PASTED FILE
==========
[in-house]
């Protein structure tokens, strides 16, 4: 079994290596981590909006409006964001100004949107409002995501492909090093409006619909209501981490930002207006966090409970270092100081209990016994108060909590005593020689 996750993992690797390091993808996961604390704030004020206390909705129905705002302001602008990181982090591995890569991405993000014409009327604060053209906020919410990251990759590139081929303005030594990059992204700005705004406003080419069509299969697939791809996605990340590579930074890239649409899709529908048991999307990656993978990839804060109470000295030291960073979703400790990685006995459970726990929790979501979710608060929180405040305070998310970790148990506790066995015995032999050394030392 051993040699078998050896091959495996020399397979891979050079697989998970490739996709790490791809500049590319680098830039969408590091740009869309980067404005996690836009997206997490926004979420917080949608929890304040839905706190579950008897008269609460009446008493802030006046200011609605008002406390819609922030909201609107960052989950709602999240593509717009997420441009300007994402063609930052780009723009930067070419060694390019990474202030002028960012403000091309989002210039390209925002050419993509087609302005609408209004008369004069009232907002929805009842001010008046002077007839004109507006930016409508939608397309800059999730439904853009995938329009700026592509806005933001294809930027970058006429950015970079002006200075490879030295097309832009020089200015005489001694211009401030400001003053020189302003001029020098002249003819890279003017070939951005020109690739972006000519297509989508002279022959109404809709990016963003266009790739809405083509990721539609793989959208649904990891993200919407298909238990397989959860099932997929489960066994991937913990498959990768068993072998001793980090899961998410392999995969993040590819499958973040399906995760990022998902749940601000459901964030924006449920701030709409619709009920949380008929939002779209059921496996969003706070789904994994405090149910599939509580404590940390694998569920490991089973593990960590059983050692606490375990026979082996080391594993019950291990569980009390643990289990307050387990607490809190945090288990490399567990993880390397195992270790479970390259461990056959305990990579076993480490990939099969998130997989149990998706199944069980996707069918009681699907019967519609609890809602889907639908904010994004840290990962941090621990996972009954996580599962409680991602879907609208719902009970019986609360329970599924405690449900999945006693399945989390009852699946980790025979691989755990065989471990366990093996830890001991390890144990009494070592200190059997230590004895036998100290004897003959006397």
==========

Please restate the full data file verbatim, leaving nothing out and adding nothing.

[in-house]
């Protein structure tokens, strides 16, 4: 079994290596981590909006409006964001100004949107409002995501492909090093409006619909209501981490930002207006966090409970270092100081209990016994108060909590005593020689 996750993992690797390091993808996961604390704030004020206390909705129905705002302001602008990181982090591995890569991405993000014409009327604060053209906020919410990251990759590139081929303005030594990059992204700005705004406003080419069509299969697939791809996605990340590579930074890239649409899709529908048991999307990656993978990839804060109470000295030291960073979703400790990685006995459970726990929790979501979710608060929180405040305070998310970790148990506790066995015995032999050394030392 051993040699078998050896091959495996020399397979891979050079697989998970490739996709790490791809500049590319680098830039969408590091740009869309980067404005996690836009997206997490926004979420917080949608929890304040839905706190579950008897008269609460009446008493802030006046200011609605008002406390819609922030909201609107960052989950709602999240593509717009997420441009300007994402063609930052780009723009930067070419060694390019990474202030002028960012403000091309989002210039390209925002050419993509087609302005609408209004008369004069009232907002929805009842001010008046002077007839004109507006930016409508939608397309800059999730439904853009995938329009700026592509806005933001294809930027970058006429950015970079002006200075490879030295097309832009020089200015005489001694211009401030400001003053020189302003001029020098002249003819890279003017070939951005020109690739972006000519297509989508002279022959109404809709990016963003266009790739809405083509990721539609793989959208649904990891993200919407298909238990397989959860099932997929489960066994991937913990498959990768068993072998001793980090899961998410392999995969993040590819499958973040399906995760990022998902749940601000459901964030924006449920701030709409619709009920949380008929939002779209059921496996969003706070789904994994405090149910599939509580404590940390694998569920490991089973593990960590059983050692606490375990026979082996080391594993019950291990569980009390643990289990307050387990607490809190945090288990490399567990993880390397195992270790479970390259461990056959305990990579076993480490990939099969998130997989149990998706199944069980996707069918009681699907019967519609609890809602889907639908904010994004840290990962941090621990996972009954996580599962409680991602879907609208719902009970019986609360329970599924405690449900999945006693399945989390009852699946980790025979691989755990065989471990366990093996830890001991390890144990009494070592200190059997230590004895036998100290004897003959006397």